U.S. warns Mexico of massive sewage spill into the Rio Grande

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Water utility officials outline mitigation and repair work in broken West El Paso pipes causing sewage leaks

Repairs to sewer lines continue in West El Paso (Julian Resendiz/Border Report)

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EL PASO, Texas (Border Report) – The U.S. Section of the International Boundary & Water Commission has notified Mexico about a major sewage spill into shared waters of the Rio Grande.

Between 3 million and 6 million gallons per day – 150 million gallons since Aug. 15 – have been leaking from broken pipes in West El Paso into the Rio Grande. The effluent is going into the river to prevent it from getting to residential areas and businesses near Doniphan and Sunland Park drives. Sewage then is routed to canals in El Paso and into a treatment plant several miles downstream.

“The water that is going into the Rio Grande is downstream of the location where Mexico gets the water under the (U.S.-Mexico) treaty. But, yes, sewage flows into the Rio Grande are entering the international reach of the river,” the IBWC said in a statement to Border Report.

Sewage flows into rivers and other bodies of water can expose humans who wade or swim in them to dangerous pathogens and cause intestinal infections, according to the Centers for Disease Control and Prevention and other health organizations.

The Rio Grande cuts across El Paso and Juarez, Mexico, a city of 1.5 million people; many migrants who approach the border wall to enter the United States surreptitiously first must cross the river.

The commission says Mexico has asked to be kept informed about the leakage and actions being taken to alleviate the problem. The U.S. Border Patrol has also been alerted.

‘A cascade of failures’ feeding catastrophic spill

El Paso Water utility officials attribute the sewage leak to corrosion in their water pipes.

“This is corrosion driven. It’s not just one break, it’s a series of breaks. The pipe is so badly corroded that we can’t fix it. When we go to fix it, we cause more damage than exists at present. So, we’re concentrating on replacement,” El Paso Water President and CEO John E. Balliew told the El Paso City Council this week.

This El Paso Water slide presented at this week’s El Paso City Council work session shows a timeline of wastewater line breaks Aug. 13-27. (Courtesy EPWU and El Paso City Council)

He said wastewater is going into the Keystone Outfall that discharges into the Rio Grande. It’s then “pulled” out of the river and placed into the canal system that’s run by El Paso County Water Improvement District.

“And we are constructing a facility where we take it out of the canals and put it back into the wastewater treatment plant. We did have a period of time when wastewater was running into the ground, but I believe this has been cleared up,” Balliew told the council. “Water and stormwater pumps got that removed but by no means are we out of the woods at this point in time.”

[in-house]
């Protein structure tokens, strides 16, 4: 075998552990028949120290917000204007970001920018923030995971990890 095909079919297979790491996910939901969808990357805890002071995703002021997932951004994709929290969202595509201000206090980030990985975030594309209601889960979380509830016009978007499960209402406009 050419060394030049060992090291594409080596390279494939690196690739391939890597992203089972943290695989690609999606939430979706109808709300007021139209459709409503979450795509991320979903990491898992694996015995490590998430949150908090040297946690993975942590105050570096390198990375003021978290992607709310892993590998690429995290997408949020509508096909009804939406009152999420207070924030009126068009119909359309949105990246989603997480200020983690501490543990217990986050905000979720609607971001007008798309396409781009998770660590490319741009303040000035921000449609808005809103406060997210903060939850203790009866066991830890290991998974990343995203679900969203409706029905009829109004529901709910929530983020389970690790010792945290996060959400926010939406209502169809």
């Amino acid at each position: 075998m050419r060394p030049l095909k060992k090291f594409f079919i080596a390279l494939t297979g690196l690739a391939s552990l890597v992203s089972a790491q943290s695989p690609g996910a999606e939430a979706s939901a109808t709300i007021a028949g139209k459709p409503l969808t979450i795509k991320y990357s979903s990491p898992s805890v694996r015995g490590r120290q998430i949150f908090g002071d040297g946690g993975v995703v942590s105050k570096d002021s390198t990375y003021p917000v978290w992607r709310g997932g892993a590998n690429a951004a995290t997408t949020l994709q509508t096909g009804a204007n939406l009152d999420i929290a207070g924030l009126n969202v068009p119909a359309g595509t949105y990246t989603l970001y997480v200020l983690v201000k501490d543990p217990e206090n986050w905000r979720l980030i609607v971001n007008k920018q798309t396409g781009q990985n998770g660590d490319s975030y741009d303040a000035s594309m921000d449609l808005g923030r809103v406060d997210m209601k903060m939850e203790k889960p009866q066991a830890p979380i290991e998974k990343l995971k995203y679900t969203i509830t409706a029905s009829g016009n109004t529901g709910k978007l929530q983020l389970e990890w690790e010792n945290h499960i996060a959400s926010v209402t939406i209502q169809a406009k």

He said the utility passed out car wash vouchers to businesses on Doniphan Drive affected by the spill and is negotiating with two hotels along Sunland Park Drive “to provide some sort of compensation” for repair activity that’s hindered access.

Also, the sewer line breaks affected the utility’s Hickerson Plant that provides recycled water to golf courses, parks and schools for irrigation. Some potable water is being used to cover the shortfall, he said.

This slide shows El Paso Water’s wastewater spill mitigation plan for the massive sewage leak near the Rio Grande. (Courtesy El Paso Water/El Paso City Council)

The repairs will go well into November, with a December 3 target for normalization. The utility will need to pump water out of the ground — up to 15 feet deep — to ensure the safety of workers operating heavy machinery, which will affect nearby wetlands. The Texas Commission on Environmental Quality is monitoring developments.

City Rep. District 1 Peter Svarzbein urged the utility to keep the community informed regarding the work and removal of vegetation.

“I’ve had a number of concerns from residents relating to vegetation and wetlands removal,” he said. “I understand the perspective of water utility is very much coming from engineering and flood control perspective. […] I know that one man’s clogging of stormwater is another man’s wetlands for birds and that sort of thing and there’s been a number of instances in my district where vegetation has been removed without much public input. …”

Water utility officials say they’re sensitive to environmental issues and birders’ concerns. They also said the situation has presented multiple challenges.

“It’s a terrible thing to happen. We were 60 percent done with a replacement (pipe) when the cascade of failures started to happen. We think we acted appropriately and as quickly as we possibly could,” Balliew said. “We apologize, especially to the Sunland Park (Drive) community for the inconvenience and the odors, but we are working as fast as we can to get this fixed.”

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